Spartans Marching

18 06 2012

The first Cadet Band, photographed here in 1884.

In the early months of every fall semester, the familiar sounds return of the MSU marching band’s daily practice, and our walks around campus double in length as we avoid Adams Field or risk being run down by a rogue tuba player.  The college has had to work diligently, however, in order to build our band to its present admirable institution.  When the first attempt was made to organize a music group in 1875, there was only enough money for seven instruments.  The students played for events on campus, but they also worked as a for-hire group around the area, which enabled them to expand and be able to purchase further music and instruments.

Faculty, students, and surrounding community members supported the band and its efforts, and so when the Military Department was

The Military Band posing in 1931.

formed in 1884, the band officially fell under its jurisdiction.  That year, the first Cadet Band was organized.  They provided martial music for the military students to march to, and they also played at parades and dances around East Lansing.  By 1913 their numbers had grown from seven to fifty-one, including the first African-American member who joined the previous year – Everett Claudius Yates, a percussion player.  The establishment also grew large enough to warrant the construction of an outdoor playing venue, which was created in the form of the Band Shell in 1938.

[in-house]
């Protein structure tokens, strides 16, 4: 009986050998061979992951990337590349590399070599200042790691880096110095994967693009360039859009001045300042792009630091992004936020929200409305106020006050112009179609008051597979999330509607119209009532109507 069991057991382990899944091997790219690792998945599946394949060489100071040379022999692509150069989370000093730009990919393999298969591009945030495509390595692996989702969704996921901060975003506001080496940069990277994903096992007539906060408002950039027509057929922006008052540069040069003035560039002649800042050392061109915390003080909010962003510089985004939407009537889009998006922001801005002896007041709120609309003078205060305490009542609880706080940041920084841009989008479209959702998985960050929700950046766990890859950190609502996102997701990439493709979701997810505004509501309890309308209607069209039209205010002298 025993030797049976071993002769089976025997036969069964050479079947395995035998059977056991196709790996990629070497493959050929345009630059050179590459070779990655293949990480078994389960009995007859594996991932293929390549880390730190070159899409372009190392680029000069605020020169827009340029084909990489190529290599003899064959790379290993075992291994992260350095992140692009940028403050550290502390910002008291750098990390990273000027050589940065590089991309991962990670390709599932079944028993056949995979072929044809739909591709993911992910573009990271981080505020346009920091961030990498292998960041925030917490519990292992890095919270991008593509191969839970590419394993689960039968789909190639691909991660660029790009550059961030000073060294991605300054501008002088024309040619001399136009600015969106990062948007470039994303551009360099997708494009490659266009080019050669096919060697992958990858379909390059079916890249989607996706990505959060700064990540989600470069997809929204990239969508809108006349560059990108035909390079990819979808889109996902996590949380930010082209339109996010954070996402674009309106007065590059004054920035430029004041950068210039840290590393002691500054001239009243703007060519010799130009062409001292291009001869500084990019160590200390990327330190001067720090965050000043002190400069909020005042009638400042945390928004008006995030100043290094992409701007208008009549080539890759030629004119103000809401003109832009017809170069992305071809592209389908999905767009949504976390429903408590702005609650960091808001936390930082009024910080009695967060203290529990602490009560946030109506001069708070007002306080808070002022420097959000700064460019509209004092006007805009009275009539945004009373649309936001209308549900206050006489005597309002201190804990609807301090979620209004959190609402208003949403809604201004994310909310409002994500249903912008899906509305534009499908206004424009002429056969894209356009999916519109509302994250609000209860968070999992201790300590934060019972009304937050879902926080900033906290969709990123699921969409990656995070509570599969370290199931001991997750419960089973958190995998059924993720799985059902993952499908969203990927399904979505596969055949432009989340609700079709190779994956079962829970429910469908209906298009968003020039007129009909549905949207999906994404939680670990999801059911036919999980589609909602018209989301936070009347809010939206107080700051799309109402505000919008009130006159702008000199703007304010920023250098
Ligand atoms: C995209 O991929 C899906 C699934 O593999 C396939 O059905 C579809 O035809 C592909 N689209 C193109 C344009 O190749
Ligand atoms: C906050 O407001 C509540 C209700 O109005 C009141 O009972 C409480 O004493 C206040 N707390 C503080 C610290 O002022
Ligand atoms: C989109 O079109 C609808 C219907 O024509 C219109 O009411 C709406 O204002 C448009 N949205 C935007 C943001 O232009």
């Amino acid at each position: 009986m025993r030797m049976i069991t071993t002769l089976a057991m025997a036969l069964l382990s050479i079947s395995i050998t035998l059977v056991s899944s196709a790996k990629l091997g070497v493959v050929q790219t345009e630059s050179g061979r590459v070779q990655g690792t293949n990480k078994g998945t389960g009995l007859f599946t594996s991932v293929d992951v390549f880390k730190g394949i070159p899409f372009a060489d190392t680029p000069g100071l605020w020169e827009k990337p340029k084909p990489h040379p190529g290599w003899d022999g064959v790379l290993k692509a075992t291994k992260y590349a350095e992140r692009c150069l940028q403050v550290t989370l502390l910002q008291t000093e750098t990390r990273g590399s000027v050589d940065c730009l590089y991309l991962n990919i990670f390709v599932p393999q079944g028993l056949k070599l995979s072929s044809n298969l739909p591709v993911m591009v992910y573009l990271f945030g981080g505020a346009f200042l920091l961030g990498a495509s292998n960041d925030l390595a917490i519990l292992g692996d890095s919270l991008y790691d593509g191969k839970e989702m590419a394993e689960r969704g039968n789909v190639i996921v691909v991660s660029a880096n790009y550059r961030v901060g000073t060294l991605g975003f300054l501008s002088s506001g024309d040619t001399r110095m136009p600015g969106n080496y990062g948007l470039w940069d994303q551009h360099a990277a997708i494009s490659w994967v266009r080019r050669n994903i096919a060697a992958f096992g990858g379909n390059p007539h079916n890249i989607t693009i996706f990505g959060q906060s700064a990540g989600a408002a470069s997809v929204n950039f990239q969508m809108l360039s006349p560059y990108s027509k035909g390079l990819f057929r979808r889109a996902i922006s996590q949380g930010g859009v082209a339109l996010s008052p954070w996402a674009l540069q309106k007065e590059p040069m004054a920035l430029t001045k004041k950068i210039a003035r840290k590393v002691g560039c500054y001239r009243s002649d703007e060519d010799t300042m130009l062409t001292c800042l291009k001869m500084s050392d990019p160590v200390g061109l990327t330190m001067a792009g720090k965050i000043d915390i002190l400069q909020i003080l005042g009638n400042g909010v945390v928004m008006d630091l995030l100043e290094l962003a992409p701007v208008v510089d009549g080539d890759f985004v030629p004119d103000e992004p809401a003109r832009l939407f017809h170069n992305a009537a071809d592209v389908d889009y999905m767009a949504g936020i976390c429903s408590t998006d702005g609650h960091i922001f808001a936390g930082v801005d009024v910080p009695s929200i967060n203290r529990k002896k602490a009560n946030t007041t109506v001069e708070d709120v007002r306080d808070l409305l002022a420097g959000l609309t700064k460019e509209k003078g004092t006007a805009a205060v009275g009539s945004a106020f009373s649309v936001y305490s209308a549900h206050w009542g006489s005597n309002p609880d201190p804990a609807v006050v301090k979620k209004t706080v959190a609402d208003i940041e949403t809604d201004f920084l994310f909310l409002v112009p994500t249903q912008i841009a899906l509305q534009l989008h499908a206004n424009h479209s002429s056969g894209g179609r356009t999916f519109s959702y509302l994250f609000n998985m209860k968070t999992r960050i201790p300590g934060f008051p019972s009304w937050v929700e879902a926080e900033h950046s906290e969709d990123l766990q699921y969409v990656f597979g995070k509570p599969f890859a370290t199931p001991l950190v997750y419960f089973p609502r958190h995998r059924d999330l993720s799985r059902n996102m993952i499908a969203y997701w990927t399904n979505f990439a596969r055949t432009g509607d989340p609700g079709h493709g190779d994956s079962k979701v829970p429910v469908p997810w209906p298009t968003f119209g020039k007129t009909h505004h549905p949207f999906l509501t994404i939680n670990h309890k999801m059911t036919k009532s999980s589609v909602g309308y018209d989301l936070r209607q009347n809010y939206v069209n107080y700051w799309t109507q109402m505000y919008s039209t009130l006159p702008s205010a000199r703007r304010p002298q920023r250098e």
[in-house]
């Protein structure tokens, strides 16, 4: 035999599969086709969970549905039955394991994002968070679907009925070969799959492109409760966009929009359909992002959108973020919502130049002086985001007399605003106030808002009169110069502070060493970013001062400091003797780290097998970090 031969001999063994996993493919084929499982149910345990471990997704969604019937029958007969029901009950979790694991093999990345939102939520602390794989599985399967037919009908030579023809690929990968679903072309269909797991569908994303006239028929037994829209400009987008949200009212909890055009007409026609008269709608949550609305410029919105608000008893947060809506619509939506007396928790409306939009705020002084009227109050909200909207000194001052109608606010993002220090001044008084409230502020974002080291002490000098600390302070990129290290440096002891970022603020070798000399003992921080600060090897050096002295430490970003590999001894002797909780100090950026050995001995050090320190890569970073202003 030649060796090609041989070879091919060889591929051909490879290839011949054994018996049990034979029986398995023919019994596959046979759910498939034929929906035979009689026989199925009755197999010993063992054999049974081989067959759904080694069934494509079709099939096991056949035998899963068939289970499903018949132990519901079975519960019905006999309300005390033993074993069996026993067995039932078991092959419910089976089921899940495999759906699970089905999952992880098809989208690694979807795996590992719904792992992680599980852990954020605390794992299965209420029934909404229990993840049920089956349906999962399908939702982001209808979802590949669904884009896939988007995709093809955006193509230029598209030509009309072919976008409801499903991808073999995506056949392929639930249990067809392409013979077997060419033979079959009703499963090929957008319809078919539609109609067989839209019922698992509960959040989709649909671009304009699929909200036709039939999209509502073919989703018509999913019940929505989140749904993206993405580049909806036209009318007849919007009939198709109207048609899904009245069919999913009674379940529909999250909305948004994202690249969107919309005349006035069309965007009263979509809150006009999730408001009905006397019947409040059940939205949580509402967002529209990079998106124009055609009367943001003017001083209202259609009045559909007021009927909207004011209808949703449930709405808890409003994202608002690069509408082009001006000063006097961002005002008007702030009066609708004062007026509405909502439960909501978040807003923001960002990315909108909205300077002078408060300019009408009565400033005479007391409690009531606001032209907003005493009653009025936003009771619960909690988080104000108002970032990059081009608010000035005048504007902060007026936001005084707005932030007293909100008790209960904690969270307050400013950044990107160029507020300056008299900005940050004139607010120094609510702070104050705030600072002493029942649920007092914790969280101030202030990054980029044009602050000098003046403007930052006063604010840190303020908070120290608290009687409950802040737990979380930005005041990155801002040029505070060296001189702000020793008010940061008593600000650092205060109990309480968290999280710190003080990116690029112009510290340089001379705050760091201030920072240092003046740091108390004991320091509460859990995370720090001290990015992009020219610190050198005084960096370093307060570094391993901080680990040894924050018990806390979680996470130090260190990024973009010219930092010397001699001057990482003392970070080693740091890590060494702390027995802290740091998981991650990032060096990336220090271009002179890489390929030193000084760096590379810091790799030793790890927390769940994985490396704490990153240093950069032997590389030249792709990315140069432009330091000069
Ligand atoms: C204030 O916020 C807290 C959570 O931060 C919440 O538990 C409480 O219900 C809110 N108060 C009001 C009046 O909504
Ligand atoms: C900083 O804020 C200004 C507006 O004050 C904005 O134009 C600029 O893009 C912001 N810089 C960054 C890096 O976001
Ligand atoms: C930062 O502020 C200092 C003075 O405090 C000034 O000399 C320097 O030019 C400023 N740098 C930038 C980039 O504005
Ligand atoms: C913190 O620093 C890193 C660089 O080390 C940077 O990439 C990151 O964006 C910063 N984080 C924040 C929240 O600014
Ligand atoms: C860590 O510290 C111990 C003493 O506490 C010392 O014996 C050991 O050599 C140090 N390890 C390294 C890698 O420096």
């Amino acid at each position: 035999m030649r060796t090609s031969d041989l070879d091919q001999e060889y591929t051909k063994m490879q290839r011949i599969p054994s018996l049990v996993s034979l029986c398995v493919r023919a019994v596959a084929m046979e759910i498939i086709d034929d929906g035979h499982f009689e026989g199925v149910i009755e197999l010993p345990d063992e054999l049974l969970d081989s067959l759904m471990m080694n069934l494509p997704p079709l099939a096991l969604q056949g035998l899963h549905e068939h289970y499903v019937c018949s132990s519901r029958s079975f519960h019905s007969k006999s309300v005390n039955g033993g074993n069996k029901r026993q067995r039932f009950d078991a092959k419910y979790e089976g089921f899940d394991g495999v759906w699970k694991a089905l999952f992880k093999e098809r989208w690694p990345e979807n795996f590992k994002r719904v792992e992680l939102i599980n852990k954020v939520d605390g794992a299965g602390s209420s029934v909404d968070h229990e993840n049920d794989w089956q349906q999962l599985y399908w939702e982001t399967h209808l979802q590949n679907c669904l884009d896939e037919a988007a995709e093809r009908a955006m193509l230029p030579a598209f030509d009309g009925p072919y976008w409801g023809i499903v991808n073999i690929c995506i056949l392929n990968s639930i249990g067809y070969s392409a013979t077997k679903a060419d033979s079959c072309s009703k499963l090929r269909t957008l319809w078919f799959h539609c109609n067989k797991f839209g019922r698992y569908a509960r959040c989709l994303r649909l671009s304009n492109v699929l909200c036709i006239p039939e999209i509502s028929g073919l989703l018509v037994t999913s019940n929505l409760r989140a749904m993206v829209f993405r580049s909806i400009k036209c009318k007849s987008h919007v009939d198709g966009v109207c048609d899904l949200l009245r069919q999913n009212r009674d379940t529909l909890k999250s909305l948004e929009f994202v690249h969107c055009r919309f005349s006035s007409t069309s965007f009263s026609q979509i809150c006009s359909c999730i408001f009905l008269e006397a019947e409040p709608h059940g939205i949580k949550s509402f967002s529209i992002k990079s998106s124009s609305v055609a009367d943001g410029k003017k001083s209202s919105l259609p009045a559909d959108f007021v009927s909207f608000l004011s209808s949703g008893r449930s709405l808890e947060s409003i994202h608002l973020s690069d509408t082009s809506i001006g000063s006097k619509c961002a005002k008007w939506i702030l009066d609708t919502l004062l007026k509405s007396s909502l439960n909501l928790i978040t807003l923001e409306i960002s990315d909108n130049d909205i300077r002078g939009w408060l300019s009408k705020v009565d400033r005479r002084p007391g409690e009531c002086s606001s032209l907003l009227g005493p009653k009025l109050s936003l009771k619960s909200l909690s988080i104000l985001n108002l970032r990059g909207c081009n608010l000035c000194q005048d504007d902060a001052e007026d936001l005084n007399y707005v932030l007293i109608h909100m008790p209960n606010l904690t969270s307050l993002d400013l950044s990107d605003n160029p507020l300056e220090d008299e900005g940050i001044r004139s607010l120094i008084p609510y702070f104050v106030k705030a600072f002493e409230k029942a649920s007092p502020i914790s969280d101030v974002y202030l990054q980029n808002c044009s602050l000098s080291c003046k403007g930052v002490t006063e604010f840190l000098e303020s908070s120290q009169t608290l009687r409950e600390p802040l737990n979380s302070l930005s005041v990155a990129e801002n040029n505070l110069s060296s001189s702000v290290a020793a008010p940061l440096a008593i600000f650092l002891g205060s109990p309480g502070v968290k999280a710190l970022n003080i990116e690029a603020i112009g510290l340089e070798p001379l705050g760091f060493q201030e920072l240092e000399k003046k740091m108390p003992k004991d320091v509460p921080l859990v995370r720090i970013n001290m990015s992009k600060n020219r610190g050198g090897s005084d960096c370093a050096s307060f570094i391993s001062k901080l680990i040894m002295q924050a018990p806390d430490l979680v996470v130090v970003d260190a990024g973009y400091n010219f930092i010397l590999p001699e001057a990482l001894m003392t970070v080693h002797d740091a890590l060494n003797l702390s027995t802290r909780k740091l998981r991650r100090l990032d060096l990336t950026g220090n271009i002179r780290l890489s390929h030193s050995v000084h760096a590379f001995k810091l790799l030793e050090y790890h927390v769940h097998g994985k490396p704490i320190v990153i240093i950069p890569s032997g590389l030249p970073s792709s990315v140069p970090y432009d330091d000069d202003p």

The marching band forms a stick-man during a half-time performance in 1955.

With the onslaught of World War II, the nature of the Michigan State Marching Band changed.  The uniforms themselves even reflected the atmosphere, bearing a rather military air about them in the early part of the 1940s.  Declining numbers due to military inscription at this time were detrimental to the band’s survival, so for the first time the organization’s director, Leonard Falcone, admitted women.  Falcone himself enlisted and had to spend a few years going to and from campus, fulfilling his duties around the country.  MSU saw the benefits of female members: all-female bands were organized to travel around the state and provide entertainment for soldiers, and the women were allowed to remain in the music groups after the end of the war.